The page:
By this key metric, the stock market is trading at Dot-Com-Era levels

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Supermarket in Chicago: Inflation adds to equity valuation problems.

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Even without going into reverse, the economy is slowing down.

“As we move into the second half of the year, the biggest gains roll back in the rearview mirror,” writes Stephanie Pomboy in her latest MacroMavens Missive. Now, the “known“ future ”stock market will have to contend with what it calls the“ F ”word – fundamentals – of slowing earnings growth over the next few quarters.

So far, stocks have tracked the current year’s earnings outlook on the upside. But as attention shifts to 2022, they will face high stock prices and slowing profit gains. This could be “particularly problematic with suspended assessments of nosebleed levels,” Pomboy writes.

Inflation adds to valuation problems. The “rule of 20” assumes that the sum of inflation and the stock market’s price-to-earnings ratio should add up to 20, writes Doug Ramsey, chief investment officer at sLeuthold Group. Why? Empirically, this has been the median P / E for the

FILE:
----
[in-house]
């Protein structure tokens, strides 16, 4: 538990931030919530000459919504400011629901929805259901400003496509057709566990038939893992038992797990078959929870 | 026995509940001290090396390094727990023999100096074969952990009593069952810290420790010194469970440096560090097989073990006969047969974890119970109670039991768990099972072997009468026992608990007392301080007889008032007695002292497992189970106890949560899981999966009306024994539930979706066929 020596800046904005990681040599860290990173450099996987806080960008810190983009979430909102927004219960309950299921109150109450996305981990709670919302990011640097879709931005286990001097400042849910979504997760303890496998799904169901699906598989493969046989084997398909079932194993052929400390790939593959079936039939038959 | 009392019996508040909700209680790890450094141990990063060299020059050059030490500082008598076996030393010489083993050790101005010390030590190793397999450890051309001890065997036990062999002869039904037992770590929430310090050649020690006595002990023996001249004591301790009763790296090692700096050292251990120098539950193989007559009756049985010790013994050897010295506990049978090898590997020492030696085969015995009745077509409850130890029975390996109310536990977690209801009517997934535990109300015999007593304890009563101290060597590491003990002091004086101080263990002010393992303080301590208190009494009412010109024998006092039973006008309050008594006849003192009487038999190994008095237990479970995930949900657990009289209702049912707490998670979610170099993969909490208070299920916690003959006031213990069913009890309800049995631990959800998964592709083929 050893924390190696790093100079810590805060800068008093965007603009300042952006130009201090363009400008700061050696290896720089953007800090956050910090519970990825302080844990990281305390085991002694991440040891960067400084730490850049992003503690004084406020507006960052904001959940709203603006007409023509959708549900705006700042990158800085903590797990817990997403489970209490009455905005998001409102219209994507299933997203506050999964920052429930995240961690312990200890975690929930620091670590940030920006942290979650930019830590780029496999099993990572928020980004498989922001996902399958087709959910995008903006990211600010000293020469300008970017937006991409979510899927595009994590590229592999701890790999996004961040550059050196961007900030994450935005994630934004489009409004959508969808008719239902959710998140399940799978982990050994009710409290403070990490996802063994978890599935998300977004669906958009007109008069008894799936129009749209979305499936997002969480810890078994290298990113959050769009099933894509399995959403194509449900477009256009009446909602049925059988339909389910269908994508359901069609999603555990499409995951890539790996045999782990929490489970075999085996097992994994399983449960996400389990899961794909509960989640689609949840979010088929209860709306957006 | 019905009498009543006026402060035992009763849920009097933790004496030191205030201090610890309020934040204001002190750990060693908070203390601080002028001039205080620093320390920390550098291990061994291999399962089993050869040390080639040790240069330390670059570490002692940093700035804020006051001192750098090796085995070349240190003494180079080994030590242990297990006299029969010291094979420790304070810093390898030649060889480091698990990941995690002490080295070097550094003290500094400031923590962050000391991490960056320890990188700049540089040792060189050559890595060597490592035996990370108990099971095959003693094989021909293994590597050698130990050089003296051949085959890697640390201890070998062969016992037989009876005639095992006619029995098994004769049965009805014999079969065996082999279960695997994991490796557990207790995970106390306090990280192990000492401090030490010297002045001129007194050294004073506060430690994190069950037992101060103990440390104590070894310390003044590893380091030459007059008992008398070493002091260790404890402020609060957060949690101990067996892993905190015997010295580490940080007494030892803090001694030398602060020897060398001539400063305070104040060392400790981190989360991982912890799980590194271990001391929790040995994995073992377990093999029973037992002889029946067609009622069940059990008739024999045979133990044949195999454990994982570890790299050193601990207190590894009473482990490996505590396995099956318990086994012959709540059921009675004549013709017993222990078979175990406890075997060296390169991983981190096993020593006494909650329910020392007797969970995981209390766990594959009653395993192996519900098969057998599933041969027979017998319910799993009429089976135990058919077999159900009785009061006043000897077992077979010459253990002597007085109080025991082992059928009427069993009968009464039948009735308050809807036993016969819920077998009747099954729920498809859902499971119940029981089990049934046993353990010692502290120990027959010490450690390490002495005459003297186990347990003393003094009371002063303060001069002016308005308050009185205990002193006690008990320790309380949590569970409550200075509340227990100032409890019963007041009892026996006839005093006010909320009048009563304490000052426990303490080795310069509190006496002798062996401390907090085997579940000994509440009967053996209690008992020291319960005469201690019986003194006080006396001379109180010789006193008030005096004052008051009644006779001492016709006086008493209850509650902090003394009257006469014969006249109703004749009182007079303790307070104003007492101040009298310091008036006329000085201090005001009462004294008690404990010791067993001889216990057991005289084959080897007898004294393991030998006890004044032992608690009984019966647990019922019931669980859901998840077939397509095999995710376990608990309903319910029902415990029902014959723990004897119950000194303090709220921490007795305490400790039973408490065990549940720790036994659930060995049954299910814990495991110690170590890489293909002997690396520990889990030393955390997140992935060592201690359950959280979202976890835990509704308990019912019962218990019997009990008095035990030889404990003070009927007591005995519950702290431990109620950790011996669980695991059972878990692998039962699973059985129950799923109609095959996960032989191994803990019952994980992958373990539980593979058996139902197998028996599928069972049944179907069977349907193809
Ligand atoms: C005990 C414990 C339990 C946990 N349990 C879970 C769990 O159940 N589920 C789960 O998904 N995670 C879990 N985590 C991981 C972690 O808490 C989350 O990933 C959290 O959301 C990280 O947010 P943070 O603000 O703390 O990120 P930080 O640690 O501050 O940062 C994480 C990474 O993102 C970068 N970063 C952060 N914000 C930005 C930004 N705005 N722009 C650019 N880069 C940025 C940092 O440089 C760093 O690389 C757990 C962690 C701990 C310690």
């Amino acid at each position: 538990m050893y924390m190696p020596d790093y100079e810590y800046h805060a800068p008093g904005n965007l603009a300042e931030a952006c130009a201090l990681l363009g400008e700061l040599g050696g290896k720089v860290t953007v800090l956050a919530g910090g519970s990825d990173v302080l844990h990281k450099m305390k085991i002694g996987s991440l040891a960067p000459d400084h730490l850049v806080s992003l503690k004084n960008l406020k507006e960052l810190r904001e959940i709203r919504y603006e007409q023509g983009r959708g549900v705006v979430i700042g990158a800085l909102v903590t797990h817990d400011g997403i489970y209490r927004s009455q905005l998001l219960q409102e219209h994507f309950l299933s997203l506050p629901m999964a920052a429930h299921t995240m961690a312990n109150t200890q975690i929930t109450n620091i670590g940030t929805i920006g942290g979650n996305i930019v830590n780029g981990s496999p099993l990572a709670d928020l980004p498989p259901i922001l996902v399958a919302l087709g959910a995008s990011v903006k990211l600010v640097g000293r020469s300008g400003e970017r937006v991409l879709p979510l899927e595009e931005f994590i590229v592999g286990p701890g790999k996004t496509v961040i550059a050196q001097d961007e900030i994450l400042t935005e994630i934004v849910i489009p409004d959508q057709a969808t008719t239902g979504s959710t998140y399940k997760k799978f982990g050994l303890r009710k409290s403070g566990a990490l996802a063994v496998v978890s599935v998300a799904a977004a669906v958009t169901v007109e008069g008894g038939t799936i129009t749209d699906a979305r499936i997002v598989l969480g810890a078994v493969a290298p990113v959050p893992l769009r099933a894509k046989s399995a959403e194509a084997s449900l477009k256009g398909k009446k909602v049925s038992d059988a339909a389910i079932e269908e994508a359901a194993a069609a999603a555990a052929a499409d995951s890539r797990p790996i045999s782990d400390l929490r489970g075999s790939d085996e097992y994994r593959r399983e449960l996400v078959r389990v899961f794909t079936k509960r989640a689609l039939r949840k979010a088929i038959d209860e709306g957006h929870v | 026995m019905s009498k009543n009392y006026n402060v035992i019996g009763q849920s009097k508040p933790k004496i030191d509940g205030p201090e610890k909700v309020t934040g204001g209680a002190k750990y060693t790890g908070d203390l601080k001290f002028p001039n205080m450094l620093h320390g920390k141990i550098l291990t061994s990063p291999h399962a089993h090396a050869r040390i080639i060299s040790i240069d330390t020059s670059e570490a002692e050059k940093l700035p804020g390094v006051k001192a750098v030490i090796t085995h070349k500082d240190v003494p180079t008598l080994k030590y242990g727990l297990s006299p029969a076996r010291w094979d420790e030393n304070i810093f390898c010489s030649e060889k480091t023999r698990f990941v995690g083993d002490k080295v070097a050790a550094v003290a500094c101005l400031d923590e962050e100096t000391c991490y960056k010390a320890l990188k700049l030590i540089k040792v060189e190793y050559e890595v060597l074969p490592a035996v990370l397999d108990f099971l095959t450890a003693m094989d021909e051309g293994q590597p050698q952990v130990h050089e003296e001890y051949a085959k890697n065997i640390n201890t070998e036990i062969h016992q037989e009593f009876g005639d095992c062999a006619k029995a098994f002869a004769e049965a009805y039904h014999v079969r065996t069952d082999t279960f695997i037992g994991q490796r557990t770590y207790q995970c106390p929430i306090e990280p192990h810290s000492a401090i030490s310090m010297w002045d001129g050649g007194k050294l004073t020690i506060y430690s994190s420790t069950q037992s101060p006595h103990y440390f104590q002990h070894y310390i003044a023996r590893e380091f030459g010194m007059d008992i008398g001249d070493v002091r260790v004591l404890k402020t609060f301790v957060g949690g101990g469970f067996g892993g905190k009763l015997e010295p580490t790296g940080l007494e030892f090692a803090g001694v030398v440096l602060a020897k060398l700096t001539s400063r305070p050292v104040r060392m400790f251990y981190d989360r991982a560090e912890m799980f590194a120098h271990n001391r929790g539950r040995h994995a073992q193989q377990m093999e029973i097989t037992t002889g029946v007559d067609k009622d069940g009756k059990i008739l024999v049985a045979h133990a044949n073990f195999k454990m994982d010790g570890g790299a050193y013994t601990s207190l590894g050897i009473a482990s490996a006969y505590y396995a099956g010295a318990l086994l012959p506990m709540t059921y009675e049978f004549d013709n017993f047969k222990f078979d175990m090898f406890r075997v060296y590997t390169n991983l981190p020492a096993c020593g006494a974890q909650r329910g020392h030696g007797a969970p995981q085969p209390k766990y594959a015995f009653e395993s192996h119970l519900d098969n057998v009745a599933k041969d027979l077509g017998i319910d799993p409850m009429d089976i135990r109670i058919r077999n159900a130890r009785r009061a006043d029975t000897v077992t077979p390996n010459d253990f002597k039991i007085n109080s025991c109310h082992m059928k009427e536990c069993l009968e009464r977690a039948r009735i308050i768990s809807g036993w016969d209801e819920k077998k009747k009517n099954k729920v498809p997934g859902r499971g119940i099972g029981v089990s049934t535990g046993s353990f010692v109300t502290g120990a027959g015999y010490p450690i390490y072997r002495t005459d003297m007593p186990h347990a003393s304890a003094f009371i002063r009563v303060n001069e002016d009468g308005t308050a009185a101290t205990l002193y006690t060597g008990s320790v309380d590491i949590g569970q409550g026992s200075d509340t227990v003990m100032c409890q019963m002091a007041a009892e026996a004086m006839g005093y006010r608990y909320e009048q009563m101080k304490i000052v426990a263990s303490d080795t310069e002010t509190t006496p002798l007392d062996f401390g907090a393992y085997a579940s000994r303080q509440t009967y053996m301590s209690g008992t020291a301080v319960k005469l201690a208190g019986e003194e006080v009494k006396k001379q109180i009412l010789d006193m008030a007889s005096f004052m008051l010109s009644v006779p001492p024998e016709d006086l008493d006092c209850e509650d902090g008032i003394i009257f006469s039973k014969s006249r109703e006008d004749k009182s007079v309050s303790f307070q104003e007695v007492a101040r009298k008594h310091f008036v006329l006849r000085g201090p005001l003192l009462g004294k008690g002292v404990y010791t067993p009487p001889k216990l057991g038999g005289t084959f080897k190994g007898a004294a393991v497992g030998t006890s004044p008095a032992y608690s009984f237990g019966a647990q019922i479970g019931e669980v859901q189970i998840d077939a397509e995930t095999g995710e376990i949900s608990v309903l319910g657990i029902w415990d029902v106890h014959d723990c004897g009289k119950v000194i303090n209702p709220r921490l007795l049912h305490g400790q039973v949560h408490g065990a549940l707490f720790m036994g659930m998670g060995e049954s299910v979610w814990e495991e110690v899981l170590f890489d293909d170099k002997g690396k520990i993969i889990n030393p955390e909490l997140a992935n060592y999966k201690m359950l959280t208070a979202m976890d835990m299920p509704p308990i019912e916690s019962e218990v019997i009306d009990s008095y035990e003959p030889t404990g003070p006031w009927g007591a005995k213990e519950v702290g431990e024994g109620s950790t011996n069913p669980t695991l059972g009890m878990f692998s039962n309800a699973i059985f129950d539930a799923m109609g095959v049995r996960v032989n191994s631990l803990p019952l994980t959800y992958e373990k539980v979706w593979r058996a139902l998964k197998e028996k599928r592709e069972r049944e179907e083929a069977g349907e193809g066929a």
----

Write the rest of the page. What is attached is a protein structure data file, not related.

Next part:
S&P 500

index, based on generally accepted accounting principles sliding peak revenues, or GAAP, dating back to 1957. Since 1995, the median P / E on this basis has been 10% higher.

Based on the recent Consumer Price Index reading, the Rule of 20 predicts a P / E of 14.6 times, a “number that probably looks ridiculously low to almost any equity investor.” In fact, the S&P is trading at more than double that multiple, based on GAAP earnings, a level last seen at the peak of the “new era” dot-com of the late 1990s.

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This latest episode was followed by a “catastrophe for large-cap equity investors,” according to Ramsey. If there is even a minor convergence between the current market P / E and what the Rule of 20 says, owners of S&P 500 funds and those who mimic the index “will again have to bad to live, ”he adds.

And he concludes: “For investors to achieve a meager 4% to 6% total return over the next few years, company fundamentals and mid-valuations will have to outperform during the favorable period of the new era. Believing that the “glass is half full” is no longer enough.

Write to Randall W. Forsyth at [email protected]


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